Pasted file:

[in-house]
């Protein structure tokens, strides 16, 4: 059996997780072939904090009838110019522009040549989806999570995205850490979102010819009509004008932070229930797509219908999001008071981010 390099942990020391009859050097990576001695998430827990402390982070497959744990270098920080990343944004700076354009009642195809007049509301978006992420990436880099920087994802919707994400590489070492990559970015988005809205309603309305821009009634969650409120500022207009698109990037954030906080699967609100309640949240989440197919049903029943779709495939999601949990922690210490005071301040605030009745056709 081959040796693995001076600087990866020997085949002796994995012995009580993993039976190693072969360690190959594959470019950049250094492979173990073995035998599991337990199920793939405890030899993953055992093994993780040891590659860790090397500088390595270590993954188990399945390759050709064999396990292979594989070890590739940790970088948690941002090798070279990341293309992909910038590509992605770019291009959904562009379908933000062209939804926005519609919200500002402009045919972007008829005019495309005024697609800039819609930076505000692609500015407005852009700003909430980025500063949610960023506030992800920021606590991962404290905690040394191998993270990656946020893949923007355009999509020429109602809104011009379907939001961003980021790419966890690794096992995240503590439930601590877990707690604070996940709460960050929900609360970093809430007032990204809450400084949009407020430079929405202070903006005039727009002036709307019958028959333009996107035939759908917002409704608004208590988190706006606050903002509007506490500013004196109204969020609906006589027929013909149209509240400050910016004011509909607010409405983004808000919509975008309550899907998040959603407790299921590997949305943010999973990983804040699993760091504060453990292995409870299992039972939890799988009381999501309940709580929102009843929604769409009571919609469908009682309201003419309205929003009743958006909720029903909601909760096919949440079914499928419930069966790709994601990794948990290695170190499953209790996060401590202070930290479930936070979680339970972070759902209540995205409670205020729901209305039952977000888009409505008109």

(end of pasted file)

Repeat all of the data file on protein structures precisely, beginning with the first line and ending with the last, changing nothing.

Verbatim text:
[in-house]
């Protein structure tokens, strides 16, 4: 059996997780072939904090009838110019522009040549989806999570995205850490979102010819009509004008932070229930797509219908999001008071981010 390099942990020391009859050097990576001695998430827990402390982070497959744990270098920080990343944004700076354009009642195809007049509301978006992420990436880099920087994802919707994400590489070492990559970015988005809205309603309305821009009634969650409120500022207009698109990037954030906080699967609100309640949240989440197919049903029943779709495939999601949990922690210490005071301040605030009745056709 081959040796693995001076600087990866020997085949002796994995012995009580993993039976190693072969360690190959594959470019950049250094492979173990073995035998599991337990199920793939405890030899993953055992093994993780040891590659860790090397500088390595270590993954188990399945390759050709064999396990292979594989070890590739940790970088948690941002090798070279990341293309992909910038590509992605770019291009959904562009379908933000062209939804926005519609919200500002402009045919972007008829005019495309005024697609800039819609930076505000692609500015407005852009700003909430980025500063949610960023506030992800920021606590991962404290905690040394191998993270990656946020893949923007355009999509020429109602809104011009379907939001961003980021790419966890690794096992995240503590439930601590877990707690604070996940709460960050929900609360970093809430007032990204809450400084949009407020430079929405202070903006005039727009002036709307019958028959333009996107035939759908917002409704608004208590988190706006606050903002509007506490500013004196109204969020609906006589027929013909149209509240400050910016004011509909607010409405983004808000919509975008309550899907998040959603407790299921590997949305943010999973990983804040699993760091504060453990292995409870299992039972939890799988009381999501309940709580929102009843929604769409009571919609469908009682309201003419309205929003009743958006909720029903909601909760096919949440079914499928419930069966790709994601990794948990290695170190499953209790996060401590202070930290479930936070979680339970972070759902209540995205409670205020729901209305039952977000888009409505008109």